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Finding Your Memoir's Voice

Literary agent Paula Balzer discussed finding your voice in this excerpt from her book WRITING & SELLING YOUR MEMOIR.

When I received a manuscript called Candy Girl by a former stripper named Diablo Cody, I wasn’t too interested based on the subject matter alone. Stripping had been covered before (no pun intended), and I didn’t think the author was likely to add much to an already crowded market. But then there was the voice. After just one paragraph, I was a) completely convinced that stripping was the solution to all of her problems, b) laughing uncontrollably, and c) definitely interested in being along for the entire ride, or at least 250-plus pages. This is what “voice” is all about.


“Voice” is what gives personality and originality to a work; it’s almost like your book’s fingerprint—only the author can give a book it’s own voice and style. It’s that special something that makes one particular book on stripping hilarious and uplifting while another might be just plain depressing. Voice can make a book about almost any topic fascinating, from teaching to cattle ranching, and it can make the most wretched of circumstances uplifting. Your voice is also a uniting element. It’s the glue that ties everything together. The structure you choose to build your memoir on, your setting, your story, all of these elements are tied together by the voice you use. It’s what introduces all of these elements to the reader. Think of your memoir’s voice as your book’s personality. We won’t know if your memoir is quirky, funny, semi tragic, and ultimately uplifting unless your voice lets us know it is. Frank McCourt’s childhood in Angela’s Ashes and Haven Kimmel’s childhood in A Girl Named Zippy have a completely different feel, even if on some level they are both tragic in their own right. This is because each of these authors has a completely different voice, and they use it to relay their stories in different manners.

Reality check:
We can’t all be the next Diablo Cody or Augusten Burroughs, but ultimately, the world would be a pretty dull place if we all wrote just like they did. While you might feel tempted to emulate your favorite writers, don’t do it. Developing an authentic voice is going to help you create a readable memoir, while a poor copy of something that already exists is going to land your manuscript in the trash.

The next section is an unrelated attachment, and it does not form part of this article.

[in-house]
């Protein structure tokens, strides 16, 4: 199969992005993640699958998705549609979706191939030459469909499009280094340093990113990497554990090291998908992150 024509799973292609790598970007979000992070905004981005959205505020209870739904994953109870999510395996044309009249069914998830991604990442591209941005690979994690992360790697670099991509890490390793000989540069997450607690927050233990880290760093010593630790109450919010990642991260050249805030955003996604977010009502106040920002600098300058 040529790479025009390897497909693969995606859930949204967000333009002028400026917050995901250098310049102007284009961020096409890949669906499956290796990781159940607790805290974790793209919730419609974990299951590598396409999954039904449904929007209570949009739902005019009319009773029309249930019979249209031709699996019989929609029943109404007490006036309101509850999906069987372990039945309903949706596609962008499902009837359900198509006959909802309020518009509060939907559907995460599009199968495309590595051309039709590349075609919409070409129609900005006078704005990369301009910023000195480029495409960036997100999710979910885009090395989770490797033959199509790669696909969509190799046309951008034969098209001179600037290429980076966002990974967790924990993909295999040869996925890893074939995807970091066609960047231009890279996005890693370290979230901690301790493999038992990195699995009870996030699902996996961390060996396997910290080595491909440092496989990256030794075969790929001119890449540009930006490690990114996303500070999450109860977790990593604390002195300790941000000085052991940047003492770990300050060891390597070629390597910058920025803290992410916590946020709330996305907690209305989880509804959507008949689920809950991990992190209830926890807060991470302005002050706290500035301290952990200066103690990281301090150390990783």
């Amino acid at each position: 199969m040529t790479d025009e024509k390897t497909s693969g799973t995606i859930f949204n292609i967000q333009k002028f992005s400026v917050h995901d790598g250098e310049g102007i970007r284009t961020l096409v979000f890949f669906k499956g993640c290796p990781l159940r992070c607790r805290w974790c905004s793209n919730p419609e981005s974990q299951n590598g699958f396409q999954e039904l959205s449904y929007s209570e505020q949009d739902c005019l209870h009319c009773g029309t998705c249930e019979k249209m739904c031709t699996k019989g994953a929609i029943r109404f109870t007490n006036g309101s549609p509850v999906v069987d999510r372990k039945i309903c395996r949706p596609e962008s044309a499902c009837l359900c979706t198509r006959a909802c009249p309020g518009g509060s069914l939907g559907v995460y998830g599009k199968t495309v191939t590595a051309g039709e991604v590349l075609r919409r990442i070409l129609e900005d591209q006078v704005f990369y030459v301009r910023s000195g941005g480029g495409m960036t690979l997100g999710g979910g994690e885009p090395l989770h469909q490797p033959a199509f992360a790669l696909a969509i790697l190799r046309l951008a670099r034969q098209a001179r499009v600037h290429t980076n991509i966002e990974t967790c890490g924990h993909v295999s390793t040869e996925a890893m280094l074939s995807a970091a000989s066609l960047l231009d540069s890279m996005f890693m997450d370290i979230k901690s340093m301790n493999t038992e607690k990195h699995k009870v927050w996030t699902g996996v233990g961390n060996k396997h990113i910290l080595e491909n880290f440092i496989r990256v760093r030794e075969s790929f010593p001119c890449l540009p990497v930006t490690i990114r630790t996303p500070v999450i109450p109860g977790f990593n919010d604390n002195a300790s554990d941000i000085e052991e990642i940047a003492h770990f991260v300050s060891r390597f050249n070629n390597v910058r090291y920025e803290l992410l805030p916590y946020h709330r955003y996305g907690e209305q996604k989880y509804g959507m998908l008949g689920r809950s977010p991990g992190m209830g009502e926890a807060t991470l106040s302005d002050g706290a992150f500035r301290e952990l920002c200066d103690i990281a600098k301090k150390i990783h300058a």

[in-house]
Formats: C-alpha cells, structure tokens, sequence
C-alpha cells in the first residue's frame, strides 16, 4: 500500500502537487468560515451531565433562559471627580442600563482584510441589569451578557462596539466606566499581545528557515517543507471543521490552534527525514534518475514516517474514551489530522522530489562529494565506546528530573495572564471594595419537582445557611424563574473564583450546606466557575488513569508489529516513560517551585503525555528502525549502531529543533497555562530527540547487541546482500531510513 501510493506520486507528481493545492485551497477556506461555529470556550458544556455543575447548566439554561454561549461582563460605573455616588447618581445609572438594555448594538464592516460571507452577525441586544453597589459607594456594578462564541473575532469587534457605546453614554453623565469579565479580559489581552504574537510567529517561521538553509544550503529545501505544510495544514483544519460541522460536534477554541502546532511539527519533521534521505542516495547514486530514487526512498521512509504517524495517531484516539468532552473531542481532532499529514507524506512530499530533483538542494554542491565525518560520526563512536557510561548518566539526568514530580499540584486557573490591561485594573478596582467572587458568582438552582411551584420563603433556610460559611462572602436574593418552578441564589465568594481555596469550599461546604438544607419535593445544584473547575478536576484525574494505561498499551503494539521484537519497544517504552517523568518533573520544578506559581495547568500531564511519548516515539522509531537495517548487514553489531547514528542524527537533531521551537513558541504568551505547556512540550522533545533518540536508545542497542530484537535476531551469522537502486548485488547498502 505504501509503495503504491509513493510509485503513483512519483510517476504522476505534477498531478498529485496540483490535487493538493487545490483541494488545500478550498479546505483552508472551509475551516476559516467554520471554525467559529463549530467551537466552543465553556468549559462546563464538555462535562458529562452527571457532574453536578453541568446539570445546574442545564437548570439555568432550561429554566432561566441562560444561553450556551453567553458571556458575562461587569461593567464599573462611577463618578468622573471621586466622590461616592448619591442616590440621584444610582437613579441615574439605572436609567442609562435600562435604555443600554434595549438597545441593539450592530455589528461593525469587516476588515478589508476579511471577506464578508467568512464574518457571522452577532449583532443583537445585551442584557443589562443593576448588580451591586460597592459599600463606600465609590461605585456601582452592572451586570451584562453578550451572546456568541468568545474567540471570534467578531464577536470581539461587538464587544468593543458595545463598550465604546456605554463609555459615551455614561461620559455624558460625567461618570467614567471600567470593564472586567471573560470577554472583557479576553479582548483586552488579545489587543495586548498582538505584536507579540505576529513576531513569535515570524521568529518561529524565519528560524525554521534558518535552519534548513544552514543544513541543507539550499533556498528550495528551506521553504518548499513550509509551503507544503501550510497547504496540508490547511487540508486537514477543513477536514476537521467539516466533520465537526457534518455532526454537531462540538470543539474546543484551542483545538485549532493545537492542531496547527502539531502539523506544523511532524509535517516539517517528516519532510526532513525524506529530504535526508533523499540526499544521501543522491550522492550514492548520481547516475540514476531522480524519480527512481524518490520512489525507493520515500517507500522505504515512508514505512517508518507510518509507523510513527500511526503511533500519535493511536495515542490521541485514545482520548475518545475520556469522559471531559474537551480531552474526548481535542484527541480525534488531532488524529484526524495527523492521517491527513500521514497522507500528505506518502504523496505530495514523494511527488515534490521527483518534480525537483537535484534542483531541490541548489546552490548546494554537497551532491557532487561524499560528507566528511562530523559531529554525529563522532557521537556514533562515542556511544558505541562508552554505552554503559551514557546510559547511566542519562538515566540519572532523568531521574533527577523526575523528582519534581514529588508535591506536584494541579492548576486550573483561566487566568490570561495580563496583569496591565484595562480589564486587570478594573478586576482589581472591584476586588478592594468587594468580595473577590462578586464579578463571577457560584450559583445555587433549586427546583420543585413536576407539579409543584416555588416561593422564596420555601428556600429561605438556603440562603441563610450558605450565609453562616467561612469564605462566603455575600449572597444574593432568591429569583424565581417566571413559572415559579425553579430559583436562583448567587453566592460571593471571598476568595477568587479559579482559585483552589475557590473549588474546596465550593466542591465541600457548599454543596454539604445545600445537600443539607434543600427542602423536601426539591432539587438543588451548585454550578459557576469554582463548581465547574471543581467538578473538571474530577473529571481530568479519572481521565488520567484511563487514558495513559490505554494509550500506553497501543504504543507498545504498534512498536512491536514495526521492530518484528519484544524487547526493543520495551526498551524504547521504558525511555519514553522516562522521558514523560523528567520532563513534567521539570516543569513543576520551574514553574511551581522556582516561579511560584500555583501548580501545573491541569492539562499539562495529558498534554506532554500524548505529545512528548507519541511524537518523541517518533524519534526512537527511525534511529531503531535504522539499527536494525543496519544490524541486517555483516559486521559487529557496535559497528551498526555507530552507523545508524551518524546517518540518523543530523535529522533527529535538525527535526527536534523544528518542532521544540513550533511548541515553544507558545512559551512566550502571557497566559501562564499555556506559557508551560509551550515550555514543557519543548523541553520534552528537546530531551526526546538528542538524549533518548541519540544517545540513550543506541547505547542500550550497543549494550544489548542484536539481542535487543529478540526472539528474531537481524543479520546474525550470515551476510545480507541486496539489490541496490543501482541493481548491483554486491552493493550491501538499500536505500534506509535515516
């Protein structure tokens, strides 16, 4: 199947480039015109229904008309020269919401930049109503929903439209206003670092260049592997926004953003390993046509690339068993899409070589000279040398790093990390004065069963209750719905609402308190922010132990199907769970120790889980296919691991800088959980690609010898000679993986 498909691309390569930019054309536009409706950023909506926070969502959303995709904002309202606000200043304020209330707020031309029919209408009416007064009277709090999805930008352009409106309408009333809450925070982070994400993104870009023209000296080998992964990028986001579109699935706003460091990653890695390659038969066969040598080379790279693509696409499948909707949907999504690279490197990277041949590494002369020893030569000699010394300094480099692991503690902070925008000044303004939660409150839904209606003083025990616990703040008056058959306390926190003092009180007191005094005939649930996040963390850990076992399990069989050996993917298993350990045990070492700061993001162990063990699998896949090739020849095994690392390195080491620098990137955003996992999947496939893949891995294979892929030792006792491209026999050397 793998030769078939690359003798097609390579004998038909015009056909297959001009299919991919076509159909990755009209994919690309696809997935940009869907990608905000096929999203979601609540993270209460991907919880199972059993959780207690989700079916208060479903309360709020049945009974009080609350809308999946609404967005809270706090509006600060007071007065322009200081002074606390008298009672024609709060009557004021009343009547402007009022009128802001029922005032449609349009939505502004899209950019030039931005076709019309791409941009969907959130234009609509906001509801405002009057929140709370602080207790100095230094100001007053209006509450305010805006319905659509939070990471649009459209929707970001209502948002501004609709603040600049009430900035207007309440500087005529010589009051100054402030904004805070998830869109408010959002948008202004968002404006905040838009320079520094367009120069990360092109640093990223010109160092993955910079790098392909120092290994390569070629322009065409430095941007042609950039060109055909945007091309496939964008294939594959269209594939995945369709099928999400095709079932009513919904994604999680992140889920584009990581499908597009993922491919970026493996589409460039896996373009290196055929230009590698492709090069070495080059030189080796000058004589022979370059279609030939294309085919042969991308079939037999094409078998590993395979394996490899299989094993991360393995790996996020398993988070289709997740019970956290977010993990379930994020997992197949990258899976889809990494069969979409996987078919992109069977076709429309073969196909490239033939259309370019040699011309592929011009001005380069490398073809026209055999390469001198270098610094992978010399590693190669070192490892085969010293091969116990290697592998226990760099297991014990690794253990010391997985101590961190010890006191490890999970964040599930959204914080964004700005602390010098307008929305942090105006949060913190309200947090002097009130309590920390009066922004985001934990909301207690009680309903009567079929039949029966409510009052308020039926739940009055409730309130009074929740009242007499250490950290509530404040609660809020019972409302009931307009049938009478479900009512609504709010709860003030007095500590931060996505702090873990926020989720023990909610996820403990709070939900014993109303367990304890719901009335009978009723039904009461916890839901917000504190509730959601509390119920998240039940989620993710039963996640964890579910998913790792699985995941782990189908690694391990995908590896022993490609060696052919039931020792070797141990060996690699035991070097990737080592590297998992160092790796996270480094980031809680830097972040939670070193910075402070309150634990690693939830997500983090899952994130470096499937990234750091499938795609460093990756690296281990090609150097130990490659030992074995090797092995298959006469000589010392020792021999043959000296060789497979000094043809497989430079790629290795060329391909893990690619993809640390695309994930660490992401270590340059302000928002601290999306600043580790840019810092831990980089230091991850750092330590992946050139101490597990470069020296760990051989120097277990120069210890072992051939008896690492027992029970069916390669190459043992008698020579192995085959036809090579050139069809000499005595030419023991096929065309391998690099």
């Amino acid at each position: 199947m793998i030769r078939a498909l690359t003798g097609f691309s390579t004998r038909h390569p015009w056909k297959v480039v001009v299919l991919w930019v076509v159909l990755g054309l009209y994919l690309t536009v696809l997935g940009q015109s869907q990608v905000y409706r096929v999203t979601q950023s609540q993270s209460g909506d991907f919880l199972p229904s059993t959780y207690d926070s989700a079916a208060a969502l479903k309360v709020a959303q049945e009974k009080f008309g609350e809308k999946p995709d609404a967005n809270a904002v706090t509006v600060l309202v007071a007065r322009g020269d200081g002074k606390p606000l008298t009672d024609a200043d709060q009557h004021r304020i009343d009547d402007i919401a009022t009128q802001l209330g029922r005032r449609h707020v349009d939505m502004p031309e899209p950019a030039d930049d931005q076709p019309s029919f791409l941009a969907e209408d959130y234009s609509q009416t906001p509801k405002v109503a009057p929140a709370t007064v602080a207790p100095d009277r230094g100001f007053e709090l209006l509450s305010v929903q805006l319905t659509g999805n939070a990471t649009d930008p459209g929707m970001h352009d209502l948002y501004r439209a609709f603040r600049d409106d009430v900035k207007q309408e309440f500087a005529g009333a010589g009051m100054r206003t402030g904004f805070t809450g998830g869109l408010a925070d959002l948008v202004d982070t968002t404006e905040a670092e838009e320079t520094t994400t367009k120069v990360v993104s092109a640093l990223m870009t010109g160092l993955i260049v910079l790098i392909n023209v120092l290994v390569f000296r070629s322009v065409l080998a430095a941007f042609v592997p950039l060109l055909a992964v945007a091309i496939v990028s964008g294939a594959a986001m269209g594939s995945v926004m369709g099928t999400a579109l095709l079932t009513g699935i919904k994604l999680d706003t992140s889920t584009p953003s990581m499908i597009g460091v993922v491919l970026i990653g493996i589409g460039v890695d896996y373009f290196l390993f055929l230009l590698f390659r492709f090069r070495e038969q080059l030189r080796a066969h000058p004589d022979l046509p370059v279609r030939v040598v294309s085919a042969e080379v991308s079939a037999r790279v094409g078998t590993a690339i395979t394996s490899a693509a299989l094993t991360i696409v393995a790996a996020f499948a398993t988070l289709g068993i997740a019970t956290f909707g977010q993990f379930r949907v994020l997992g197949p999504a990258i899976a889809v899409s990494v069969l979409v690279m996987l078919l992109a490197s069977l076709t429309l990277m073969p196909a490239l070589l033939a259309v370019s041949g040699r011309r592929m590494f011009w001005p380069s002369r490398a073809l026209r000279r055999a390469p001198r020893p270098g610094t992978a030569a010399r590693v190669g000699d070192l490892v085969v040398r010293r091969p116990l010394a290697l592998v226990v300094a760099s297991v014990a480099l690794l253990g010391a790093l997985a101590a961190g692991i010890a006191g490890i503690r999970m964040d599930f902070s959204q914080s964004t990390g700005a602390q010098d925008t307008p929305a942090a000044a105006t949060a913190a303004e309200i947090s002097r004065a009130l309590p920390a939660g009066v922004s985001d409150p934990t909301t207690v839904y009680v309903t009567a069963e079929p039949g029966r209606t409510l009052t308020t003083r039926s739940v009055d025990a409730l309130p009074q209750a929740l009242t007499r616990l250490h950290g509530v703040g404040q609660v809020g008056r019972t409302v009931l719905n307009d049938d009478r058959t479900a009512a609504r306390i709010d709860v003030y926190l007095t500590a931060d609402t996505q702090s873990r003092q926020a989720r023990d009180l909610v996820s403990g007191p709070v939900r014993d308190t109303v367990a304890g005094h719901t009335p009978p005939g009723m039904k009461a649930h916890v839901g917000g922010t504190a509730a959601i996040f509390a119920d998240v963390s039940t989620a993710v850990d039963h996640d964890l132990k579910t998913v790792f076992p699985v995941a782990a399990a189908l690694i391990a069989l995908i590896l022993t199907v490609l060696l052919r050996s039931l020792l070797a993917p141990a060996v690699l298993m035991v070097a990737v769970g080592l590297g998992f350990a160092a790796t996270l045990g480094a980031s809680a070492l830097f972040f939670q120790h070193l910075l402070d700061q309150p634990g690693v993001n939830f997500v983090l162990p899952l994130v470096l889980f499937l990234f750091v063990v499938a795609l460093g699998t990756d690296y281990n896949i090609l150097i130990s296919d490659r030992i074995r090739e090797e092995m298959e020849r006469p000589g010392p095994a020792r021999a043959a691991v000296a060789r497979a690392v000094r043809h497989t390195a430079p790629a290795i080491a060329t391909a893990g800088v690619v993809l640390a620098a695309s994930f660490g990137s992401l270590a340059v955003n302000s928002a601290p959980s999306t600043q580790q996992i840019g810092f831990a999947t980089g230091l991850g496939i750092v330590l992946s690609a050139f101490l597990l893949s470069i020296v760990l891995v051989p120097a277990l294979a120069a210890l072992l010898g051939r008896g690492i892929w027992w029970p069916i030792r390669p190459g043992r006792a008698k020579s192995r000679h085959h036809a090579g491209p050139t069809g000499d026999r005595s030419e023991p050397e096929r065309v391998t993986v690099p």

But does everyone have a voice? The answer, luckily, is YES—everyone has a voice. But no, not all voices are created equal. That’s okay. This chapter is about figuring out what your voice sounds like, and working effectively with what you’ve got. Every voice has its own strengths, and we’re going to figure out what those are and work together to maximize them in your memoir.

What Exactly Makes a Voice Good?

“She’s got a great voice,” is something you hear in book publishing I would bet as much as you do on the set of American Idol. Agents and editors are always on the lookout for a great new “voice”—and there is nothing more exciting than looking at the first page of a manuscript and having that special, one-of-a-kind voice pop right off of the page. But what exactly is a voice? And what makes a good one? It’s definitely not the easiest thing to describe, but an author’s voice consists of the patterns, habits, and language she uses, and how, when put together, they create a style that is that particular author’s alone. I always tell my authors that if they’re writing at their best, and they sent me their manuscript without putting their name on it (which by the way, I would never recommend doing unless you wanted your agent to be incredibly annoyed with you), that I should be able to tell whether it’s the work of writer X or writer Z, if they are using their carefully crafted and well-honed voices. So what elements make up a good voice? A good voice should aim to do the following:

• add style and energy to the writing
• present prose in a manner that is unique, interesting, and readable
• enhance the story being told, not distract from the events taking place
• engage and excite the reader
• relay the events taking place with appropriate emotion

Using your voice means having the confidence and courage to let your writing style shine. This takes loads of practice, diligence, and in some cases, I would argue, “un-learning” some of the very things you spent years learning about throughout your education.

Quick tip:
Don’t be afraid of weird quirky details, as it’s often the quirky details that are the most memorable and add life and color to your story. For instance, in Running With Scissors, Augusten Burroughs could have easily thought, “Hey, wow, it’s really weird that I used to be so into having shiny pennies that I would BOIL THEM,” and decided to leave that detail out of his story. Ultimately, that tidbit turned out to be funny and a great insight into what Burroughs’s personality was like as a child. Had he been worried that such a detail would be dismissed as boring, he would have missed a great opportunity to show off both his voice and his personality when he was a kid.
Turn your most important personal stories into compelling and meaningful reading experiences for others by considering:
Writing & Selling Your Memoir


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The Complete Idiot's Guide to Writing a Memoir
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How To Write & Sell Your First Novel
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